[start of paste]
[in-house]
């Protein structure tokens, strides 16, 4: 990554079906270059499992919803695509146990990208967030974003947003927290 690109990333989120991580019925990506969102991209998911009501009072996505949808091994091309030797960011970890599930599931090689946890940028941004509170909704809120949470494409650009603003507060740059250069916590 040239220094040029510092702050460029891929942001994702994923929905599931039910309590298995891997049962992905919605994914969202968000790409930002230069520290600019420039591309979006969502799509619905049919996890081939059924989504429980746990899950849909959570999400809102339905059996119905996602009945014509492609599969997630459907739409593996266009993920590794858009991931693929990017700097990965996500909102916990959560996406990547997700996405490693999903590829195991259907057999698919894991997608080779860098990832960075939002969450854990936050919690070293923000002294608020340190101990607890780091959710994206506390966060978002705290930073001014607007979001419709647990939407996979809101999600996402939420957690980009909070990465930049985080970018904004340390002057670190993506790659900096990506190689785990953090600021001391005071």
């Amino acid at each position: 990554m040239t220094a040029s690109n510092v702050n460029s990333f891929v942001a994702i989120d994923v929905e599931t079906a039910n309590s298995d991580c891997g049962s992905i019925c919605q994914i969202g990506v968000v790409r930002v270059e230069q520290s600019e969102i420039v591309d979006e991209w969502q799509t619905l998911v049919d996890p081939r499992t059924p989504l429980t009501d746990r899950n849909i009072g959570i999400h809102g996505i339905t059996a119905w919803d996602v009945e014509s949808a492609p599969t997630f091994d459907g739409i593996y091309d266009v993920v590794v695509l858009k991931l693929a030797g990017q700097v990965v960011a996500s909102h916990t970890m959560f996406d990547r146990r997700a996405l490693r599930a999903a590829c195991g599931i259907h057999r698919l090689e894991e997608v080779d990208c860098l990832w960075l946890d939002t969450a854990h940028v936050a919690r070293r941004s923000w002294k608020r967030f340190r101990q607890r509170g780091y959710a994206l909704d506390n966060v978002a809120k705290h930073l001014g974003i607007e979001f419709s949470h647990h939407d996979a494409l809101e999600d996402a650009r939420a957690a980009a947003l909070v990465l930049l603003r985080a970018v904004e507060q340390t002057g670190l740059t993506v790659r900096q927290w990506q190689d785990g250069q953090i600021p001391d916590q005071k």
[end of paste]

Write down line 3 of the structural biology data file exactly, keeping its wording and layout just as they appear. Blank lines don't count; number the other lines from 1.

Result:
């Amino acid at each position: 990554m040239t220094a040029s690109n510092v702050n460029s990333f891929v942001a994702i989120d994923v929905e599931t079906a039910n309590s298995d991580c891997g049962s992905i019925c919605q994914i969202g990506v968000v790409r930002v270059e230069q520290s600019e969102i420039v591309d979006e991209w969502q799509t619905l998911v049919d996890p081939r499992t059924p989504l429980t009501d746990r899950n849909i009072g959570i999400h809102g996505i339905t059996a119905w919803d996602v009945e014509s949808a492609p599969t997630f091994d459907g739409i593996y091309d266009v993920v590794v695509l858009k991931l693929a030797g990017q700097v990965v960011a996500s909102h916990t970890m959560f996406d990547r146990r997700a996405l490693r599930a999903a590829c195991g599931i259907h057999r698919l090689e894991e997608v080779d990208c860098l990832w960075l946890d939002t969450a854990h940028v936050a919690r070293r941004s923000w002294k608020r967030f340190r101990q607890r509170g780091y959710a994206l909704d506390n966060v978002a809120k705290h930073l001014g974003i607007e979001f419709s949470h647990h939407d996979a494409l809101e999600d996402a650009r939420a957690a980009a947003l909070v990465l930049l603003r985080a970018v904004e507060q340390t002057g670190l740059t993506v790659r900096q927290w990506q190689d785990g250069q953090i600021p001391d916590q005071k």